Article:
Grassy biomes—from the steppes of Mongolia to the savannas of Tanzania—are predicted to be the ecosystems hardest hit by the ongoing climate and land use crises. The history of humans has been profoundly intertwined with grassy biomes. Homo evolved in the savannas 2 million years ago (Ma), and agricultural societies arose through the domestication of grasses, such as wheat and barley, 10,000 years ago. These grass crops, as well as corn and rice, remain dominant staple foods globally (1). Livestock production also centers in areas that were once (and sometimes still are) native grasslands. Grassy biomes harbor distinct and diverse sets of plants and animals that have adapted to these environments through millions of years of evolution (2). As the biodiversity and economic prominence of grassy biomes are increasingly being recognized, there is a demand for better understanding of their past and present function to inform policy and management.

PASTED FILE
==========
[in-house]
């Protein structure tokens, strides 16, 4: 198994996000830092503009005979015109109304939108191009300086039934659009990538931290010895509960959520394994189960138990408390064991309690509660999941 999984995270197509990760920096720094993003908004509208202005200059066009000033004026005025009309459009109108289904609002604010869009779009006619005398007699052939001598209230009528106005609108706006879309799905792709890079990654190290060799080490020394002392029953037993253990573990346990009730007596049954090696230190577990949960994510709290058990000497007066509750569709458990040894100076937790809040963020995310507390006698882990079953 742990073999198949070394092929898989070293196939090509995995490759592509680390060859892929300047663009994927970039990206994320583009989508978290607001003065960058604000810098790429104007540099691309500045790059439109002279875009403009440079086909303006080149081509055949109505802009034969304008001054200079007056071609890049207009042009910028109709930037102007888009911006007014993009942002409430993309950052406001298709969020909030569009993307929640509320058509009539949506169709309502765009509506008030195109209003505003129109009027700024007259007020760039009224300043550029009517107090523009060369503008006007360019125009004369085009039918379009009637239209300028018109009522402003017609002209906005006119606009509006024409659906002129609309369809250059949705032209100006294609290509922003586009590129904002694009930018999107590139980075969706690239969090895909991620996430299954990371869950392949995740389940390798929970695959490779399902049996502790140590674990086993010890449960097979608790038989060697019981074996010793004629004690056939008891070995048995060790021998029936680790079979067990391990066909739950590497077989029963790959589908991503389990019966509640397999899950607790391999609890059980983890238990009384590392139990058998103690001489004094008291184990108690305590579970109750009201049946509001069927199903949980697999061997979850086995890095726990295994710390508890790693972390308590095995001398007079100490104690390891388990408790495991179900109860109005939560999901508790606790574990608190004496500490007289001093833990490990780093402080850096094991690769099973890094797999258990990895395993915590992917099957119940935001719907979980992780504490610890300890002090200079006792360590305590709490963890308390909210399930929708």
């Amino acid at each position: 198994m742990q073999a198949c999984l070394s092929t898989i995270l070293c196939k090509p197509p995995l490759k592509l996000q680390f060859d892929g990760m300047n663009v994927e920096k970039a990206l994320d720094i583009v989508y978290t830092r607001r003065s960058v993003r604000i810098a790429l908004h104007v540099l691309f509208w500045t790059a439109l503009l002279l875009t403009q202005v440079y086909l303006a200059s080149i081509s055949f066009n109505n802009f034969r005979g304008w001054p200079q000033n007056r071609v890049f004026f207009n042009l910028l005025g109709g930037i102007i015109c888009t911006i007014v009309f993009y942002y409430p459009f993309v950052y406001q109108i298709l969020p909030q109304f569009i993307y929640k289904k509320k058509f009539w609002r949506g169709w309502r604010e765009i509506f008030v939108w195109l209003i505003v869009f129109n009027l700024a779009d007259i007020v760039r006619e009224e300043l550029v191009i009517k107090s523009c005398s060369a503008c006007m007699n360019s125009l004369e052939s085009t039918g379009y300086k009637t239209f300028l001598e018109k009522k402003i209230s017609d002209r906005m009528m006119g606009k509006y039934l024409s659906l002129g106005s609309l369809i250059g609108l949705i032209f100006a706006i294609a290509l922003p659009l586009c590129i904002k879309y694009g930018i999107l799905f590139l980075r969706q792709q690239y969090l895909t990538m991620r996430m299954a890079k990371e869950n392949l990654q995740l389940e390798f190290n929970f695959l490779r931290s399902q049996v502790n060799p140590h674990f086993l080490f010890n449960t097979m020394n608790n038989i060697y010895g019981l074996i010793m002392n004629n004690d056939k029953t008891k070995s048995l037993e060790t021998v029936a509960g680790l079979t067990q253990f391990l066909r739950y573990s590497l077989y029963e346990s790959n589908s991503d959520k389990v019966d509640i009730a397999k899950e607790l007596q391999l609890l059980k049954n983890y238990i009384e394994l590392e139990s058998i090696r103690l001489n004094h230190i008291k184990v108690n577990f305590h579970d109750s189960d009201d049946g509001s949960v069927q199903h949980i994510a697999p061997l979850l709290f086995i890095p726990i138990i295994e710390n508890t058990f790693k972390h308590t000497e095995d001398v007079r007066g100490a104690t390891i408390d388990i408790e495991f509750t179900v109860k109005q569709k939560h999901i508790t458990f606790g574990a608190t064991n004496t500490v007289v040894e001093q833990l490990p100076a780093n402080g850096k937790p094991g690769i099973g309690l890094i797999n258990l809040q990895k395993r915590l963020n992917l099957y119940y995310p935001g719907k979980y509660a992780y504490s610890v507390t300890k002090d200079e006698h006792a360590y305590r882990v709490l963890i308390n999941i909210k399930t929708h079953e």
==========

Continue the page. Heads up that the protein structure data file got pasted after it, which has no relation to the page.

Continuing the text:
Grassy biomes are biogeographically widespread, accounting for >25% of all land on Earth, including 35% of the tropics and subtropics. The emergence of grassy systems during the Cenozoic (the past 66 million years) was complex, shaped by climate, soils, fire, and herbivory in ways that are not fully understood (see the figure). Clarifying these mechanisms will be key for managing the fate of grassy biomes under ongoing and future environmental changes that are driven by human activities.
Read the full Perspective in Science.